Solar Market Pathways (SMP) is an effort funded by the U.S. Department of Energy to drive down the cost of solar energy and accelerate deployment in communities across the United States. The program is run through the Solar Energy Technologies Office, which seeks to make solar cost competitive, advance grid-integration approaches, increase demand response, and address key market barriers in order to enable greater solar adoption. From 2015-2017, 14 Solar Market Pathways awardees developed strategies to expand solar electricity use for residential, community, and commercial properties.
Solar has been the fastest growing source of new electricity in the United States since 2014. The cost of solar has decreased 60% in five years and there are now more jobs in solar energy than in coal. Our challenge is to continue and accelerate this trajectory and to make the cost of solar comparable (or less) than other sources of power by 2020. To do this, Solar Market Pathways creates new approaches, tackling long-standing challenges, creating new partnerships, and targeting key sectors. The tools and strategies developed through the program are invaluable models that can be replicated in communities across the U.S.
The Institute for Sustainable Communities (ISC) leads the Solar Market Pathways National Coordinator Team. Together, with our partners, we support the 14 SMP projects, provide opportunities for peer learning and exchange, and disseminate their best practices and lessons learned.
An international nonprofit organization, the ISC has over 25 years of practical experience working with local leaders to accelerate climate change and sustainability solutions. ISC’s programs are designed to facilitate peer learning and engagement among local leaders charged with the work of making their communities more sustainable. ISC has led more than 103 projects in 30 countries, and currently works in China, India, Bangladesh, Vietnam, Thailand and the United States. iscvt.org
IREC is a national 501(c)(3) nonprofit whose goal is to enable greater use of clean energy in a sustainable way by expanding consumer access to clean energy, identifying and advancing best practices and standards, and leading national efforts to build a quality-trained clean energy workforce. IREC’s team includes the nation’s most renowned thought leaders and experts on shared solar, solar permitting, interconnection standards, solar industry trends, and workforce development. With over three decades of experience expanding solar markets across the country, IREC has become a go-to-resource for the public and private sectors, and our engagement in over 40 states has helped open nascent solar markets, expand existing markets, and address challenges in high penetration markets. Through all of our efforts, we collaborate closely with national laboratories, regulators, utilities, industry, and national, local, and regional groups to identify, refine and put into practice best practices for renewables energy markets. Learn more at irecusa.org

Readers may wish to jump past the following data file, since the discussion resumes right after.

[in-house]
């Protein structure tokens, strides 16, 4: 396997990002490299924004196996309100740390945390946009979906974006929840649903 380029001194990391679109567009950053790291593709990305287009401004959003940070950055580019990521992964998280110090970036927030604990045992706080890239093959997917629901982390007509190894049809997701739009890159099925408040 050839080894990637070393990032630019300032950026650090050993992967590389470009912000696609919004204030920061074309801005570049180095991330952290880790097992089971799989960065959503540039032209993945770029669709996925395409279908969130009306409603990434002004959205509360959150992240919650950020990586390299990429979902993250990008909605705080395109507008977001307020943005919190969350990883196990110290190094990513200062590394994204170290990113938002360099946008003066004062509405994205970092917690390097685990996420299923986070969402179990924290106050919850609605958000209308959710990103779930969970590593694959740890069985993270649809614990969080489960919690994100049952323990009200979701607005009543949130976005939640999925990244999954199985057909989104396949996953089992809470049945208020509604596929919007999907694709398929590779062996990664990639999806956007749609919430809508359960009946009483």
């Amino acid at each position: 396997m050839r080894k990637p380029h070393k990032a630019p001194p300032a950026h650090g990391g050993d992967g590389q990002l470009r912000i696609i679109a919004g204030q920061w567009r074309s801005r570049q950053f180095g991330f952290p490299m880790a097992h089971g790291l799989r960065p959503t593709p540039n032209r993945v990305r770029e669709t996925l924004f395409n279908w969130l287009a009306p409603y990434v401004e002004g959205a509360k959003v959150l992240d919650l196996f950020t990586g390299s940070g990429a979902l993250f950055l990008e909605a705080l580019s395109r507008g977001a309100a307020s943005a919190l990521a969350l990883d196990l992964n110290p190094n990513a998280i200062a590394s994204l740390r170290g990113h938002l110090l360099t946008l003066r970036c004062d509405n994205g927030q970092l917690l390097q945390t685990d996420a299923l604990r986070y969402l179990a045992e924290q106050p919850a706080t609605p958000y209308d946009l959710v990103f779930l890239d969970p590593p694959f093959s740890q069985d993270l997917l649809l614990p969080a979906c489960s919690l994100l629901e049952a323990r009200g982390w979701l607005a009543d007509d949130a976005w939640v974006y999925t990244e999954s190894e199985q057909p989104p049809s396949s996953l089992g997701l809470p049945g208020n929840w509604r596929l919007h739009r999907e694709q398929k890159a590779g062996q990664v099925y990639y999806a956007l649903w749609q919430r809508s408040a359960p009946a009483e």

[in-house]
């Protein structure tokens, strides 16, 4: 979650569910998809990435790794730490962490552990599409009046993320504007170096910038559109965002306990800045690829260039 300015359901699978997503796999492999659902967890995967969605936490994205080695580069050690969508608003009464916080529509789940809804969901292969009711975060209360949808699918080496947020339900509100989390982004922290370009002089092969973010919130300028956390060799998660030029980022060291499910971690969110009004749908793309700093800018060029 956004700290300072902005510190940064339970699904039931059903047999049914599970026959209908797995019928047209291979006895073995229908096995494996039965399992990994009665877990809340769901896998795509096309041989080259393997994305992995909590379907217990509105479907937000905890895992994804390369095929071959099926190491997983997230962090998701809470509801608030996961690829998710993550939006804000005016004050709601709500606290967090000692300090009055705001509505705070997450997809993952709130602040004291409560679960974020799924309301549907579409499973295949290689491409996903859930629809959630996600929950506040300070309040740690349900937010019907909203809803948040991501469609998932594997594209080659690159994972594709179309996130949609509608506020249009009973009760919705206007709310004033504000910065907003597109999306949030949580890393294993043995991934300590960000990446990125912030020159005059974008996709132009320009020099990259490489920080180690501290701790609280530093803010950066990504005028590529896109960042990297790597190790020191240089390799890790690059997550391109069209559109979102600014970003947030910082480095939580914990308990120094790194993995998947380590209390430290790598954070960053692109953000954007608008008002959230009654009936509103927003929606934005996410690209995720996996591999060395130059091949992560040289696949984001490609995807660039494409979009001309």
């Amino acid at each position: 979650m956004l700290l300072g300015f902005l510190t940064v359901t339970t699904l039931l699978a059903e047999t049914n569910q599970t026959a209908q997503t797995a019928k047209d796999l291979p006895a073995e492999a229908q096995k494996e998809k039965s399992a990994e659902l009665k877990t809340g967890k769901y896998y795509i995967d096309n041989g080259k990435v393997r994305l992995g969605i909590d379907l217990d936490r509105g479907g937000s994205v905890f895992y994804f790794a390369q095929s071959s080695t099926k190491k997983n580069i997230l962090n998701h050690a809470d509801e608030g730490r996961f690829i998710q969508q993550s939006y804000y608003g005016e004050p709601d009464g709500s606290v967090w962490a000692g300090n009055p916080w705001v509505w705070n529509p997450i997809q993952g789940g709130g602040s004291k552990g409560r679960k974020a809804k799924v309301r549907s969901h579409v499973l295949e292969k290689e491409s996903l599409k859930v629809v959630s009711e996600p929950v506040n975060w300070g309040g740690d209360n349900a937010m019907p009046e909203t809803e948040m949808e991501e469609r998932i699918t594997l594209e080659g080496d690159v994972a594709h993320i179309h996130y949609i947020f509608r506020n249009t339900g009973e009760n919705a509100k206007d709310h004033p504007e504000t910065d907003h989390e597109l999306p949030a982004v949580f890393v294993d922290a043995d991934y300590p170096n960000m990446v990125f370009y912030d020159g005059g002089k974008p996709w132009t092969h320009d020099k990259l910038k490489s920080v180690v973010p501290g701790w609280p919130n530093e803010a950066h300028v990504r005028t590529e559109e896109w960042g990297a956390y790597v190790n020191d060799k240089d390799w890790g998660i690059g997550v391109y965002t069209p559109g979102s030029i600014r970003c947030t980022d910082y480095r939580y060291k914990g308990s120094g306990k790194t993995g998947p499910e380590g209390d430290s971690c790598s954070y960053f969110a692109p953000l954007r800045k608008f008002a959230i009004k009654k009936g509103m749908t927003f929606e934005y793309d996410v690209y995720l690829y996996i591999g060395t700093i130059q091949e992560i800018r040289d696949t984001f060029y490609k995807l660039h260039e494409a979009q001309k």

NREL is the U.S. Department of Energy’s primary national laboratory for renewable energy and energy efficiency research and development. NREL is operated for the Energy Department by The Alliance for Sustainable Energy, LLC. Learn more at nrel.gov
The Regulatory Assistance Project (RAP) is a global, nonprofit team of experts focused on the long-term economic and environmental sustainability of the power sector. RAP provides technical and policy assistance on regulatory and market policies that promote economic efficiency, environmental protection, system reliability, and the fair allocation of system benefits among consumers. RAP works extensively in the US, China, the European Union, and India. Visit www.raponline.org to learn more.
The U.S. Department of Energy Solar Energy Technologies Office (SETO) supports a collaborative national effort that aggressively drives innovation to make solar energy fully cost-competitive with traditional energy sources before the end of the decade. Through SETO, the Energy Department supports efforts by private companies, universities, and national laboratories to drive down the cost of solar electricity to $0.06 per kilowatt-hour. Learn more.
The information, data, or work presented herein was funded in part by the Office of Energy Efficiency and Renewable Energy (EERE), U.S. Department of Energy, under Award Number DE-EE0006907.
The information, data, or work presented herein was funded in part by an agency of the United States Government. Neither the United States Government nor any agency thereof, nor any of their employees, makes any warranty, express or implied, or assumes any legal liability or responsibility for the accuracy, completeness, or usefulness of any information, apparatus, product, or process disclosed, or represents that its use would not infringe privately owned rights. Reference herein to any specific commercial product, process, or service by trade name, trademark, manufacturer, or otherwise does not necessarily constitute or imply its endorsement, recommendation, or favoring by the United States Government or any agency thereof. The views and opinions of authors expressed herein do not necessarily state or reflect those of the United States Government or any agency thereof.